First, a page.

The broadcast is below. My dad remembers this (he was 20 then), and tells me about people running around the streets in a frenzy.”

    There’s a small problem with this. It wasn’t the alien invasion that was made up. It was the “panic” that supposedly happened that was the fiction. The NYT and other newspapers made up the panic because papers were losing audience to the new medium of radio. In order to counter this, they created the hysteria in order to show how dangerous and irresponsible radio was. In reality, not many people even listened to the Welles’ broadcast and actual (non-NYT) reports of panic are virtually non-existent.

    Here’s a good summary of what actually happened:

      1. The lesson I took away is that the NYT and the media in general are a bunch of self serving liars, but I’m what you might call “jaded.” And you might call me that because I’m jaded. Really, really jaded.

        There’s probably a more useful lesson in there somewhere, but I’m too jaded to see it.

        Also, if you type out the word “jaded” a lot you begin to wonder if it really means what you think it means and go look up the actual definition. And by you I mean me. I did that.

      1. Absolutely. And it is possible that there was something of a localized panic in the area your father was at the time. But it seems more likely that the panic was media created, then mythologized by society and, as memories are apt to do, every time your father recalled the event he added a bit of the mythology to the memory until memory and mythology were similar. It’s a wonderful insight into the nature of memory.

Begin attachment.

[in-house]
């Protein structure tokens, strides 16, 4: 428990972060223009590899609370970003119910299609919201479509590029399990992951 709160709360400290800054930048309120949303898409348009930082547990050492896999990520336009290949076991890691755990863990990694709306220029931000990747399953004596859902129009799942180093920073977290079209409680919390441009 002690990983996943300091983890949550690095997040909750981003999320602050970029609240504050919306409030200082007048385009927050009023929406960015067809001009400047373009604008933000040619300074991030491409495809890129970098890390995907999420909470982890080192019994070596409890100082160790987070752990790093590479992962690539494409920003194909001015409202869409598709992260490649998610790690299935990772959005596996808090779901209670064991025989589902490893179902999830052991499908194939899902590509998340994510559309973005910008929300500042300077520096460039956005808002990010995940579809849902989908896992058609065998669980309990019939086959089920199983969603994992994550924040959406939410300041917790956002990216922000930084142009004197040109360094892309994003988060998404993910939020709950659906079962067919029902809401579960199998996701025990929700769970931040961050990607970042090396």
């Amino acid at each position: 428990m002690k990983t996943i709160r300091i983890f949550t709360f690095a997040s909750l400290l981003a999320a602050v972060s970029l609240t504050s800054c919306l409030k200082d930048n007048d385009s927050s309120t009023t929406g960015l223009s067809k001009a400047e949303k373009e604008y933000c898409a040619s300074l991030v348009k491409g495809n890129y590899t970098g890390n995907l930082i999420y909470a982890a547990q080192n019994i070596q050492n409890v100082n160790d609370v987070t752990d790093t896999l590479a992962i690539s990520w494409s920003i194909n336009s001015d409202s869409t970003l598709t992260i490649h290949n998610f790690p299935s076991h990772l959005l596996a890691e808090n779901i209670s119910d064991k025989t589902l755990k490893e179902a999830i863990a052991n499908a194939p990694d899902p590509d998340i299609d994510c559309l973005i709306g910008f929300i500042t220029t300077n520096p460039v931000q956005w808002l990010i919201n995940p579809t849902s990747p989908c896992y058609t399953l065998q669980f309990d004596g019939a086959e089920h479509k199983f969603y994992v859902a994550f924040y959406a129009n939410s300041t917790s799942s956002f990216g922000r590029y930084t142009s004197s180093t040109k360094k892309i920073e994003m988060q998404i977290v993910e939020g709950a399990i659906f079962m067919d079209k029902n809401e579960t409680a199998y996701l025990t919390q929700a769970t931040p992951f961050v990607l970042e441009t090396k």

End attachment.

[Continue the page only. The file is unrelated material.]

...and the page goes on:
7. Regarding Queen Elizabeth: I would say that she’s a pretty nice girl, though she doesn’t have a lot to say. And I know that you would tell her that you love a lot were it not for the need for your belly-full of wine…which is, after all, the appropriate prioritization.

  8. … in a decision that surprised me, the Supreme Court has refused to block Maine’s vaccination mandate for healthcare workers, even though that mandate did not allow religious exemptions.

    That decision isn’t all that surprising. Under existing precedent, Employment Division v. Smith, a law satisfies the First Amendment’s Free Exercise Clause so long as it is facially neutral and was not intended to target a specific religious practice. The Maine vaccine mandate meets this standard.

    Now, last term, several members of SCOTUS — very likely enough to form a solid majority — expressed dissatisfaction that Smith did not go far enough in protecting religious freedom, in the case addressing the prohibition on adoptions by same-sex couples at Catholic social service in Philadelphia.

    The Court, nonetheless, found that it need not reach the continuing validity of Smith in that case, because it struck down the Philadelphia ordinance that stopped the Catholic Church from prohibiting same-sex adoptions on other grounds. If SCOTUS was unwilling to expand Free Exercise protection in that case — after full briefing and argument — it’s no surprise that it would refuse to strike down Smith on summary review of the Maine vaccination mandate, particularly given the criticism the Court has come under recently regarding its handling of abortion cases on its so-called “shadow docket.”

  9. In other news a group of tiki-torch wielding individuals dressed as Trump supporters came to a Youngkin rally in VA. After being picked up on twitter, eagle-eyed users identified at least two of them as Democratic operatives. Skepticism was ended when the Lincoln Project took responsibility. They don’t explain why they didn’t just have people carrying tiki torches protesting openly. Unfortunately, this actual ‘false flag’ operation gives credence to those who suggest that the government itself is using provocateurs at protests and school board meetings. Bad call.